Household Hazardous Waste - What do I do with it?

Which Household Products are Hazardous?

Some household products can harm you and/or the environment. Read the label. If you see the words DANGER, POISON, CAUTION or WARNING on the label, consider the product hazardous. That's true even if the label also includes words such as NATURAL or GREEN, which currently have no legal definition.

Most household hazardous wastes commonly fall into one of the following categories:

  • Automotive products - oil, antifreeze, gasoline, brake and transmission fluid
  • Household cleaners - oven cleaners, drain cleaners, disinfectants and some laundry products
  • Paints/Solvents - latex and oil-based paints, paint thinners, varnishes and wood preservatives
  • Poisons - insecticides/pesticides, herbicides and fungicides

Solvents, paints, pesticides, herbicides, fertilizers and other chemicals should never be poured down a sink or stormwater drain. They do not belong inside of your garbage or recycling cart.* To help you with proper and safe disposal, up to 25 gallons of household hazardous wastes are accepted from residents free of charge on designated days at the transfer stations shown in the table below.

For a quick check, use the free RecyclingRight App or the online waste wizard tool here. Simply enter the name of the item you no longer need and hit the "Find item' button to get answers to your disposal and recycling questions.

Central Transfer and
Recycling Center

11034 NE 117th Avenue
(Fri., Sat. & Sun, 8 am to 4 pm)
360-256-8482
Get Directions

West Van Materials Recovery Center
6601 NW Old Lower River Rd
(Fri. & Sat., 8 am to 4 pm)
360-737-1727
Get Directions

Washougal Transfer Station
4020 South Grant Street
(3rd Sat., 8 am to 4 pm)
360-835-2500
Get Directions

A few Household Hazardous Wastes - batteries and antifreeze, for example - can be collected curbside, separately and placed appropriately, along with your recycling cart. Visit Recycling A-Z for details.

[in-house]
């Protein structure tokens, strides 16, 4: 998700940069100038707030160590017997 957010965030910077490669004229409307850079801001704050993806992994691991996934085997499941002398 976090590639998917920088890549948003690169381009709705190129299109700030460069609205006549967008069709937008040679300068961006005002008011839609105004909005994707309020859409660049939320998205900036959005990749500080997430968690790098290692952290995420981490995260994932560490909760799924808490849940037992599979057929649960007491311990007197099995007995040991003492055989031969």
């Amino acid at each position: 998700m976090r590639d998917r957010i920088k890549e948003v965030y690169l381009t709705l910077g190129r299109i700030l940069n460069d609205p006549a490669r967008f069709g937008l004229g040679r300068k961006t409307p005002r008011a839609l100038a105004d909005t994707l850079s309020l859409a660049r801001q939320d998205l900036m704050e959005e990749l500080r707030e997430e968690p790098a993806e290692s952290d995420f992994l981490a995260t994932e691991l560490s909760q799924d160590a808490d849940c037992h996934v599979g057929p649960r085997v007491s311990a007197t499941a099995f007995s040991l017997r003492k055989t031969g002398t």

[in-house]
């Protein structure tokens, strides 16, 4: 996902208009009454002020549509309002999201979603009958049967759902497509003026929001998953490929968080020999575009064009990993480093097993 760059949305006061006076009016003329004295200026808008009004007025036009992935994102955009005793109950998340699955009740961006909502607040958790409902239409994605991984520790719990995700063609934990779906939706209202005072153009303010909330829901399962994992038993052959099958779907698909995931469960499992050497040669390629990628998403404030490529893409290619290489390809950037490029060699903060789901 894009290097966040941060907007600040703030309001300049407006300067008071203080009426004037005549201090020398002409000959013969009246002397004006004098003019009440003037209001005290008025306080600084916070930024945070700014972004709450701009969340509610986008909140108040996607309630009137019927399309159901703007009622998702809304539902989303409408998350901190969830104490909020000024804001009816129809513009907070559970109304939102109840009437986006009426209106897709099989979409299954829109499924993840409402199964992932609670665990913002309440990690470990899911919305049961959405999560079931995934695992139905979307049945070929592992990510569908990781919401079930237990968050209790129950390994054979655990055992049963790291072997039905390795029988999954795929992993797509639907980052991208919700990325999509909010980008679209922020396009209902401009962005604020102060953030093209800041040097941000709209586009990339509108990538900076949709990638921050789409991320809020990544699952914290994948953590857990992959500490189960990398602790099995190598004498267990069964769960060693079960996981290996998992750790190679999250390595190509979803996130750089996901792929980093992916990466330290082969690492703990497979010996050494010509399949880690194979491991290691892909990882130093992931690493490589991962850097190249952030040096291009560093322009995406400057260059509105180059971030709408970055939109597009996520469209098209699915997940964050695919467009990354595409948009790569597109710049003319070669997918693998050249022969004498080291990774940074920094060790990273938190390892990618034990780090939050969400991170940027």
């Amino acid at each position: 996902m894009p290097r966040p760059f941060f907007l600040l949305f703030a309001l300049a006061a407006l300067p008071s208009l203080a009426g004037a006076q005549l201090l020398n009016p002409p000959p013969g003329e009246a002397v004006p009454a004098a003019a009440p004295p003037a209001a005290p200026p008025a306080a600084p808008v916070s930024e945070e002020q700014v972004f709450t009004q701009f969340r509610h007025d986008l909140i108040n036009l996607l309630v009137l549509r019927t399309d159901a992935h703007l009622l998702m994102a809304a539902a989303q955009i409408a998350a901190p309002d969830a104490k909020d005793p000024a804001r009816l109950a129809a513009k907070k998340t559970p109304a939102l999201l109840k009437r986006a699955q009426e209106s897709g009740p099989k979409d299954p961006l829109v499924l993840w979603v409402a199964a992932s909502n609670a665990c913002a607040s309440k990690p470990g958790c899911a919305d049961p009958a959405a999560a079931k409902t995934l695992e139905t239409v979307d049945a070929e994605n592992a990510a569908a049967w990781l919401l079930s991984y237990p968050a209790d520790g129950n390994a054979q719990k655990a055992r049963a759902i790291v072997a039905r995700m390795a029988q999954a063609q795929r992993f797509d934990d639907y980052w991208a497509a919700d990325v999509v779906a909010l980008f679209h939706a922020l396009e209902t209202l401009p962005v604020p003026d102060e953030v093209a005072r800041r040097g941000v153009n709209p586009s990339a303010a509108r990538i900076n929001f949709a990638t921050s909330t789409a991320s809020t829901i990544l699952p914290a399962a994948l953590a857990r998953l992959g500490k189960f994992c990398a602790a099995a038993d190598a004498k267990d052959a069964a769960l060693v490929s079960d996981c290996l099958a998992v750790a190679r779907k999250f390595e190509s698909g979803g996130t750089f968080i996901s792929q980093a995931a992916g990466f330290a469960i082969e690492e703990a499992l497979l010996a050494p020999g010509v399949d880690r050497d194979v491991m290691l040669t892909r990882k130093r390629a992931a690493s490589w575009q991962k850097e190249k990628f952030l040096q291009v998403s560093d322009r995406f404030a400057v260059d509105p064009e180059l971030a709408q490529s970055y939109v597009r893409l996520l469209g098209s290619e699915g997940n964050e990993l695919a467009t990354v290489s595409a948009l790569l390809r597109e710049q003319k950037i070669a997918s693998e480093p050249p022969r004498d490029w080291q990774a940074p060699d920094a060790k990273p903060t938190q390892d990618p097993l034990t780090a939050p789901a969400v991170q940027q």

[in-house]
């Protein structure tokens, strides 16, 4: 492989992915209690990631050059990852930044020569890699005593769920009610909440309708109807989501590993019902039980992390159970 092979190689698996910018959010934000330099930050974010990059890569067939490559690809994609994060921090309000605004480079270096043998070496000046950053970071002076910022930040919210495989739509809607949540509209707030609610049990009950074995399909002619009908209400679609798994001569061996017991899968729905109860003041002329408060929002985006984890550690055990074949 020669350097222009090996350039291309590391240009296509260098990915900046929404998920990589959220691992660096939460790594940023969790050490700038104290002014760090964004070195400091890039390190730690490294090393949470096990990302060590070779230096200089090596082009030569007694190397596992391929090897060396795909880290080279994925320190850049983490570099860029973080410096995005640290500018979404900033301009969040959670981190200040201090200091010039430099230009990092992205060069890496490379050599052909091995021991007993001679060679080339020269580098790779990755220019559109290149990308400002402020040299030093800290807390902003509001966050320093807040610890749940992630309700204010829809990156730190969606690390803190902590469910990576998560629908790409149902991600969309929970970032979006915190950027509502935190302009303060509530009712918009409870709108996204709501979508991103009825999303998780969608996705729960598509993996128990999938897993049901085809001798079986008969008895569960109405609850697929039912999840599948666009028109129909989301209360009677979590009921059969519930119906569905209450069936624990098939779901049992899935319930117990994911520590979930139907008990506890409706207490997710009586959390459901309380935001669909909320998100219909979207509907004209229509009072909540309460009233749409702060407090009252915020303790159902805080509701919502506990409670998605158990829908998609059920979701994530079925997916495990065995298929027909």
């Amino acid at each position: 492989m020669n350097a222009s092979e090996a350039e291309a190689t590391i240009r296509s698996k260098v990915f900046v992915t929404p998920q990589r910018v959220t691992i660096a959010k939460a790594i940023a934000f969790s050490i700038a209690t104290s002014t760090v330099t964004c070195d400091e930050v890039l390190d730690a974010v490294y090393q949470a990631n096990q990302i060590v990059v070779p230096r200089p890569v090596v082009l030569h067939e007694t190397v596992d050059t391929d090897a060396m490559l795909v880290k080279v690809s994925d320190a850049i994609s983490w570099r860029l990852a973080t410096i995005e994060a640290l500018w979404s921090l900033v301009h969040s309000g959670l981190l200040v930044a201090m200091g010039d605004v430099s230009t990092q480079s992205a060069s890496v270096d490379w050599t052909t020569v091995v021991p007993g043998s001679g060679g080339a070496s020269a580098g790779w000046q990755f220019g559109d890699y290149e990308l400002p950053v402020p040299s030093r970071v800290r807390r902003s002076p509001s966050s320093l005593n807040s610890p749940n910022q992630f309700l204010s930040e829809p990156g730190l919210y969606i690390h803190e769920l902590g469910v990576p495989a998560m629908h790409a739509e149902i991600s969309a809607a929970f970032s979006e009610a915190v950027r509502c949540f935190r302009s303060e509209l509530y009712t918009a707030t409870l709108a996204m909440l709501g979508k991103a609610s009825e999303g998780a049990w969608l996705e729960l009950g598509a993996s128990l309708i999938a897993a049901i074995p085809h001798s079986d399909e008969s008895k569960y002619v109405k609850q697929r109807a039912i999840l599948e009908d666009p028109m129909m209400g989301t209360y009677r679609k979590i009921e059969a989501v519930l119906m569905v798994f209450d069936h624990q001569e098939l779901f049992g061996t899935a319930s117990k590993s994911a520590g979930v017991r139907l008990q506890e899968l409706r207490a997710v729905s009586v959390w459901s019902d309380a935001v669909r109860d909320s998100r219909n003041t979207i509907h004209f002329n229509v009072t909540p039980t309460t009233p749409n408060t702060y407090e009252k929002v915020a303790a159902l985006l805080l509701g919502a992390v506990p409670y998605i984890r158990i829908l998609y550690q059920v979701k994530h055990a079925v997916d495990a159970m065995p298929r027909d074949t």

Avoid hazards. Choose to be safer.
  • Read the label before you buy and select the item with the least toxic ingredients.
  • Follow product directions carefully.
  • Keep products sealed and in their original containers.
  • Never mix products.
  • Reduce herbicides and fertilizers by using native or Pacific Northwest friendly plants.

Unwanted Medication

Improper disposal of unwanted medication and medical waste also can cause harm to humans, pets and the environment. Click here to use the helpful Recycling A-Z waste wizard and learn about ways to properly dispose of medication. Battle Ground, Camas, Clark County, La Center, Ridgefield, Vancouver and Yacolt are all committed the safe disposal of unwanted medication. See Clark County's website for more details or contact PREVENT! Coalition at (360) 952-3397 or www.preventclarkcounty.org.

Disposal of Used Sharps

Sharps are medical needles, scalpels and other small sharp instruments. Sharps come from diabetics, livestock and pet owners and others who must give injections at home. Used sharps should never be placed in your garbage and recycling containers or flushed down the toilet. Instead, utilize one of the options below:

  • Drop-off Collection Sites: Sharps users can take their filled sharps containers to any one of the three transfer stations in Clark County during regular operating hours.
  • Special Waste Pickup Services: See www.safeneedledisposal.org. There is a cost for this service.
  • Mail-back programs: See www.safeneedledisposal.org. There is a cost for this service.

Heavy duty plastic containers designed for collecting used sharps are available for purchase at many pharmacies. If an approved sharps container is not available, use a container with a well-secured lid, preferably made of rigid plastic. Be sure to label it: “Warning Sharps – Do Not Recycle”

For more information about sharps and proper disposal, click here to use the helpful Recycling A-Z waste wizard or click this website.